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John 6:37

ESV All that the Father gives me will come to me, and whoever comes to me I will never cast out.
NIV All those the Father gives me will come to me, and whoever comes to me I will never drive away.
NASB Everything that the Father gives Me will come to Me, and the one who comes to Me I certainly will not cast out.
CSB Everyone the Father gives me will come to me, and the one who comes to me I will never cast out.
NLT However, those the Father has given me will come to me, and I will never reject them.
KJV All that the Father giveth me shall come to me; and him that cometh to me I will in no wise cast out.

What does John 6:37 mean?

The crowds who followed Jesus as a result of His healing miracles (John 6:2) saw Him perform a supernatural act the prior day (John 6:9–14). In this passage, Jesus has been trying to explain that His ministry is inherently spiritual, not material. The people are fixated on the idea of material things and with the concept of working for their own salvation. Instead, Jesus points to the one and only means of salvation: belief in the One whom God has sent into the world. Jesus has already pointed to Himself, specifically as this "Bread of Life" (John 6:35), which the people won't recognize even though they've seen more than enough evidence.

This verse continues to explain the idea of eternal life and touches on at least two doctrines which are controversial within Christianity. The first is that of predestination, implied by Jesus' use of the phrase "all that the Father gives me will come to me." This suggests that those who accept Jesus' teaching, that He is the Bread of Life, meaning those who obtain eternal life, are identical to those who are "given" to Him by God the Father. Logically, this implies that those who do not come to Christ have not been "given" to Him.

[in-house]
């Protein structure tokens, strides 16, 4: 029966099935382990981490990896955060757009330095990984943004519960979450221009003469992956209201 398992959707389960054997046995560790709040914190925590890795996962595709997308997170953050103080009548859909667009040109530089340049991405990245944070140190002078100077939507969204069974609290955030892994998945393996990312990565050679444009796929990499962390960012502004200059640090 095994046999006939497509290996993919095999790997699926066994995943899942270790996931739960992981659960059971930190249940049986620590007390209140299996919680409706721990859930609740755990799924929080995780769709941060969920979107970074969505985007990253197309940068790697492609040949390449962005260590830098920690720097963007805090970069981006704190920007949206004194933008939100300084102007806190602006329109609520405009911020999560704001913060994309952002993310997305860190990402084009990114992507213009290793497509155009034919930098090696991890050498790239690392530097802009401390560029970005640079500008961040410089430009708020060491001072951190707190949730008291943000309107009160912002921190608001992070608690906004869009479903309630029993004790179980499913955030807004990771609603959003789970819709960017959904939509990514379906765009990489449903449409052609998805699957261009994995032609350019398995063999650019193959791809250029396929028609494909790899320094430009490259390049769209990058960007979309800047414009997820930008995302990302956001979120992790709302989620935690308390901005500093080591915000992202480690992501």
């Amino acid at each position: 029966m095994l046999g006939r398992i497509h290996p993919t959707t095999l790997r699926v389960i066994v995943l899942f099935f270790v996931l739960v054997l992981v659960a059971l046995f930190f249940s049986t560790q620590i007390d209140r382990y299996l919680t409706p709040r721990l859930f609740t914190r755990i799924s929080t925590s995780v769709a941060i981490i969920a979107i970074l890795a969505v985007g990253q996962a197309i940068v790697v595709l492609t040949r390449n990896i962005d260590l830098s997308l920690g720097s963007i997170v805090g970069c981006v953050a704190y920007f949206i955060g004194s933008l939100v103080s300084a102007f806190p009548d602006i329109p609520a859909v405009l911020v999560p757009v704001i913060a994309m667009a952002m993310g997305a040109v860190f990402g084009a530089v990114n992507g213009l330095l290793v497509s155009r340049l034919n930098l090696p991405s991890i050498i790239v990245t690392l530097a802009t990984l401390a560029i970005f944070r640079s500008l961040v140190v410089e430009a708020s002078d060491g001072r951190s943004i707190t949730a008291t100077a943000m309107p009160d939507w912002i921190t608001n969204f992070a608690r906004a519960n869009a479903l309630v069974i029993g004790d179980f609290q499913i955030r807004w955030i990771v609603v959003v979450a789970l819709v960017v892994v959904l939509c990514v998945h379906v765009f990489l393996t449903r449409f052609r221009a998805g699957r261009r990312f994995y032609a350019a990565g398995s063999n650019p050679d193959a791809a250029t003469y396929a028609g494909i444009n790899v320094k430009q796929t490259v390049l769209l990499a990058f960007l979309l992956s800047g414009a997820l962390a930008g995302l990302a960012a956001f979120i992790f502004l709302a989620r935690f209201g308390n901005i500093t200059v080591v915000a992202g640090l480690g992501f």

Various theories exist on what, exactly, this means. Some interpret this as a hardline determination by God. Others see this as a reference to God's sovereign choice in the issue of salvation; this might imply that God works to bring people to saving faith, but not necessarily that He withholds it from those who are not saved. No matter what view one takes, this verse creates a border for interpretation. God's sovereign involvement in souls coming to Christ for salvation is beyond debate. Those who are saved are those whom the Father "has given" to Christ, whatever that is interpreted to mean.

The second doctrine involved in this verse is that of eternal security. This is the idea that those who are truly saved in Christ can never lose that salvation. Compared to the nuances of predestination, the Bible is significantly more specific on this point. This particular verse, technically speaking, speaks only to Christ's unconditional acceptance of anyone who "comes to [Him]." In other words, in and of themselves, these words only indicate that those who place their faith in Christ (John 6:35) will unquestionably be saved.

However, later in this same discourse, Jesus will speak of these same people as those who will, unfailingly, be raised "on the last day" (John 6:40; 44; 54). This makes John 6:37 a useful support for the doctrine of eternal security, but only in the context of the verses which follow.
What is the Gospel?
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